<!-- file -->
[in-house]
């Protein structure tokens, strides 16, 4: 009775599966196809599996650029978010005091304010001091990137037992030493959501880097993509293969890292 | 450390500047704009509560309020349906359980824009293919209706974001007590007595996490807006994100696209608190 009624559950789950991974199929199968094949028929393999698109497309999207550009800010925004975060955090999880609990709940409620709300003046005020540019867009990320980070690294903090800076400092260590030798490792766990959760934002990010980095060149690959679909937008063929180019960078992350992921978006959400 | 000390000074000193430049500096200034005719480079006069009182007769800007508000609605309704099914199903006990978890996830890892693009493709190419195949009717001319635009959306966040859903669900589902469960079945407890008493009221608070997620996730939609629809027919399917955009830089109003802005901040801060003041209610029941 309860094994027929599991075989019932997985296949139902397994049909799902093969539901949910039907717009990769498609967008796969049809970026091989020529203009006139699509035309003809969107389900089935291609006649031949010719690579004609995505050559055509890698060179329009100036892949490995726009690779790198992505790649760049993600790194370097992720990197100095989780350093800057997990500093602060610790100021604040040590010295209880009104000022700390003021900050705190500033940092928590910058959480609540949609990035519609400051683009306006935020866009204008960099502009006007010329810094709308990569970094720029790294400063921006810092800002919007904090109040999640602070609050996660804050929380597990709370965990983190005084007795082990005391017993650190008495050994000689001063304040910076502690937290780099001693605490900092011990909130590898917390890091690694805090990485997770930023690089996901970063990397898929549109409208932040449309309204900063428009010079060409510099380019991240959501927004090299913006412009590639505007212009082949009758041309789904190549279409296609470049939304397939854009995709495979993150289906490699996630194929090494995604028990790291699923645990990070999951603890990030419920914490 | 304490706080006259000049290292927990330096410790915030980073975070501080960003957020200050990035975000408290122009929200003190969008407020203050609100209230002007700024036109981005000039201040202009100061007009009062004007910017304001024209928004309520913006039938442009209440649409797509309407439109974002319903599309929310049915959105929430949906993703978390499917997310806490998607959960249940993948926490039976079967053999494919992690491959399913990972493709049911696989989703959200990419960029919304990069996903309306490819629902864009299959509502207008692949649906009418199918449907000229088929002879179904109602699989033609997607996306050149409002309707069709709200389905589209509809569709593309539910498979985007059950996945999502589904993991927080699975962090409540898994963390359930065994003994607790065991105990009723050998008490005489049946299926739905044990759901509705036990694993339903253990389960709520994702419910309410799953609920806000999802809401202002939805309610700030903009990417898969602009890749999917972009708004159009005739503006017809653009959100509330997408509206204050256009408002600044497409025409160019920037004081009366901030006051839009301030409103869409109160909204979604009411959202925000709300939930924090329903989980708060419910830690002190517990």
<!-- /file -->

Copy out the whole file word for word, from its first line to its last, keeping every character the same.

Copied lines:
[in-house]
């Protein structure tokens, strides 16, 4: 009775599966196809599996650029978010005091304010001091990137037992030493959501880097993509293969890292 | 450390500047704009509560309020349906359980824009293919209706974001007590007595996490807006994100696209608190 009624559950789950991974199929199968094949028929393999698109497309999207550009800010925004975060955090999880609990709940409620709300003046005020540019867009990320980070690294903090800076400092260590030798490792766990959760934002990010980095060149690959679909937008063929180019960078992350992921978006959400 | 000390000074000193430049500096200034005719480079006069009182007769800007508000609605309704099914199903006990978890996830890892693009493709190419195949009717001319635009959306966040859903669900589902469960079945407890008493009221608070997620996730939609629809027919399917955009830089109003802005901040801060003041209610029941 309860094994027929599991075989019932997985296949139902397994049909799902093969539901949910039907717009990769498609967008796969049809970026091989020529203009006139699509035309003809969107389900089935291609006649031949010719690579004609995505050559055509890698060179329009100036892949490995726009690779790198992505790649760049993600790194370097992720990197100095989780350093800057997990500093602060610790100021604040040590010295209880009104000022700390003021900050705190500033940092928590910058959480609540949609990035519609400051683009306006935020866009204008960099502009006007010329810094709308990569970094720029790294400063921006810092800002919007904090109040999640602070609050996660804050929380597990709370965990983190005084007795082990005391017993650190008495050994000689001063304040910076502690937290780099001693605490900092011990909130590898917390890091690694805090990485997770930023690089996901970063990397898929549109409208932040449309309204900063428009010079060409510099380019991240959501927004090299913006412009590639505007212009082949009758041309789904190549279409296609470049939304397939854009995709495979993150289906490699996630194929090494995604028990790291699923645990990070999951603890990030419920914490 | 304490706080006259000049290292927990330096410790915030980073975070501080960003957020200050990035975000408290122009929200003190969008407020203050609100209230002007700024036109981005000039201040202009100061007009009062004007910017304001024209928004309520913006039938442009209440649409797509309407439109974002319903599309929310049915959105929430949906993703978390499917997310806490998607959960249940993948926490039976079967053999494919992690491959399913990972493709049911696989989703959200990419960029919304990069996903309306490819629902864009299959509502207008692949649906009418199918449907000229088929002879179904109602699989033609997607996306050149409002309707069709709200389905589209509809569709593309539910498979985007059950996945999502589904993991927080699975962090409540898994963390359930065994003994607790065991105990009723050998008490005489049946299926739905044990759901509705036990694993339903253990389960709520994702419910309410799953609920806000999802809401202002939805309610700030903009990417898969602009890749999917972009708004159009005739503006017809653009959100509330997408509206204050256009408002600044497409025409160019920037004081009366901030006051839009301030409103869409109160909204979604009411959202925000709300939930924090329903989980708060419910830690002190517990």